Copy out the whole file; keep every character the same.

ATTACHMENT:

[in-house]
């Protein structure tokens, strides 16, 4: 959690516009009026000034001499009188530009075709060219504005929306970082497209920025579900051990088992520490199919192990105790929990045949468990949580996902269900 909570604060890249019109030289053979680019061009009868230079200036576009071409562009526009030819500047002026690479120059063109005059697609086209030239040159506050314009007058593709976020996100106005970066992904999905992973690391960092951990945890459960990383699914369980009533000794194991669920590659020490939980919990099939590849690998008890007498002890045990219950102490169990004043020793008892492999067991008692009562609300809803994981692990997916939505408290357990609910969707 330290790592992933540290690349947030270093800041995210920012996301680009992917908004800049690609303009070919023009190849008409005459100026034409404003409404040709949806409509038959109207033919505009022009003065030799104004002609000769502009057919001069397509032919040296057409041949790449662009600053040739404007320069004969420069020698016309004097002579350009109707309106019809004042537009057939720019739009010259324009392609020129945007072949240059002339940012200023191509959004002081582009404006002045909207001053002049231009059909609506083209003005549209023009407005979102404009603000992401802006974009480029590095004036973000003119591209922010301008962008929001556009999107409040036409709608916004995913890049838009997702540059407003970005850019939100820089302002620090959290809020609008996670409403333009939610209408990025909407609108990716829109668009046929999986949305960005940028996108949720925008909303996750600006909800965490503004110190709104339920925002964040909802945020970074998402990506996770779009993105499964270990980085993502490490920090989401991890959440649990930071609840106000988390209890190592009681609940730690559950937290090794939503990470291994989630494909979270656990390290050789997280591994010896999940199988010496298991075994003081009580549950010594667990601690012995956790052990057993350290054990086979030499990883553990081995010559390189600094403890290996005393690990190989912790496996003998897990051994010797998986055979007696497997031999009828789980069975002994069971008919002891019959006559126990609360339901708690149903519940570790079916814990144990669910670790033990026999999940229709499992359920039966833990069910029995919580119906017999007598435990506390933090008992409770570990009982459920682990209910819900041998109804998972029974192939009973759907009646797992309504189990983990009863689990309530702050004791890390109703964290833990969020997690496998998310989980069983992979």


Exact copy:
[in-house]
């Protein structure tokens, strides 16, 4: 959690516009009026000034001499009188530009075709060219504005929306970082497209920025579900051990088992520490199919192990105790929990045949468990949580996902269900 909570604060890249019109030289053979680019061009009868230079200036576009071409562009526009030819500047002026690479120059063109005059697609086209030239040159506050314009007058593709976020996100106005970066992904999905992973690391960092951990945890459960990383699914369980009533000794194991669920590659020490939980919990099939590849690998008890007498002890045990219950102490169990004043020793008892492999067991008692009562609300809803994981692990997916939505408290357990609910969707 330290790592992933540290690349947030270093800041995210920012996301680009992917908004800049690609303009070919023009190849008409005459100026034409404003409404040709949806409509038959109207033919505009022009003065030799104004002609000769502009057919001069397509032919040296057409041949790449662009600053040739404007320069004969420069020698016309004097002579350009109707309106019809004042537009057939720019739009010259324009392609020129945007072949240059002339940012200023191509959004002081582009404006002045909207001053002049231009059909609506083209003005549209023009407005979102404009603000992401802006974009480029590095004036973000003119591209922010301008962008929001556009999107409040036409709608916004995913890049838009997702540059407003970005850019939100820089302002620090959290809020609008996670409403333009939610209408990025909407609108990716829109668009046929999986949305960005940028996108949720925008909303996750600006909800965490503004110190709104339920925002964040909802945020970074998402990506996770779009993105499964270990980085993502490490920090989401991890959440649990930071609840106000988390209890190592009681609940730690559950937290090794939503990470291994989630494909979270656990390290050789997280591994010896999940199988010496298991075994003081009580549950010594667990601690012995956790052990057993350290054990086979030499990883553990081995010559390189600094403890290996005393690990190989912790496996003998897990051994010797998986055979007696497997031999009828789980069975002994069971008919002891019959006559126990609360339901708690149903519940570790079916814990144990669910670790033990026999999940229709499992359920039966833990069910029995919580119906017999007598435990506390933090008992409770570990009982459920682990209910819900041998109804998972029974192939009973759907009646797992309504189990983990009863689990309530702050004791890390109703964290833990969020997690496998998310989980069983992979």